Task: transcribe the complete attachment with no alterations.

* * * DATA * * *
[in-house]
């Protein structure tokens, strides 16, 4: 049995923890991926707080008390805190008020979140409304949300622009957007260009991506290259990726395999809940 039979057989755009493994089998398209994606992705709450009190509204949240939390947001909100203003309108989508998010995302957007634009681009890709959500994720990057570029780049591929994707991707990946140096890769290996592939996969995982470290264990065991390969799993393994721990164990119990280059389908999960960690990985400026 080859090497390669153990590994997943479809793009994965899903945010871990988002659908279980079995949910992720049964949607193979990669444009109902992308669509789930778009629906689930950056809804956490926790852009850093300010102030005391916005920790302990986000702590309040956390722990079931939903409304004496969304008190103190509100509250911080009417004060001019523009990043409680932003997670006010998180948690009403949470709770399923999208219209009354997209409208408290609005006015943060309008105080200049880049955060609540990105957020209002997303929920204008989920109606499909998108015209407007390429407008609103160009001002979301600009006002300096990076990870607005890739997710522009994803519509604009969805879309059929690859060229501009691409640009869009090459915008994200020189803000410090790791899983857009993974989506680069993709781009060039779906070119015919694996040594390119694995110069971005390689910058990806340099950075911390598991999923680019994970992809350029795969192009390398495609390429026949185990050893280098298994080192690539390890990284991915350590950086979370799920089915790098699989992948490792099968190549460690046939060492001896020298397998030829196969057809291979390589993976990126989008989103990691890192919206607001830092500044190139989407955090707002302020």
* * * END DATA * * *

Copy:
[in-house]
């Protein structure tokens, strides 16, 4: 049995923890991926707080008390805190008020979140409304949300622009957007260009991506290259990726395999809940 039979057989755009493994089998398209994606992705709450009190509204949240939390947001909100203003309108989508998010995302957007634009681009890709959500994720990057570029780049591929994707991707990946140096890769290996592939996969995982470290264990065991390969799993393994721990164990119990280059389908999960960690990985400026 080859090497390669153990590994997943479809793009994965899903945010871990988002659908279980079995949910992720049964949607193979990669444009109902992308669509789930778009629906689930950056809804956490926790852009850093300010102030005391916005920790302990986000702590309040956390722990079931939903409304004496969304008190103190509100509250911080009417004060001019523009990043409680932003997670006010998180948690009403949470709770399923999208219209009354997209409208408290609005006015943060309008105080200049880049955060609540990105957020209002997303929920204008989920109606499909998108015209407007390429407008609103160009001002979301600009006002300096990076990870607005890739997710522009994803519509604009969805879309059929690859060229501009691409640009869009090459915008994200020189803000410090790791899983857009993974989506680069993709781009060039779906070119015919694996040594390119694995110069971005390689910058990806340099950075911390598991999923680019994970992809350029795969192009390398495609390429026949185990050893280098298994080192690539390890990284991915350590950086979370799920089915790098699989992948490792099968190549460690046939060492001896020298397998030829196969057809291979390589993976990126989008989103990691890192919206607001830092500044190139989407955090707002302020």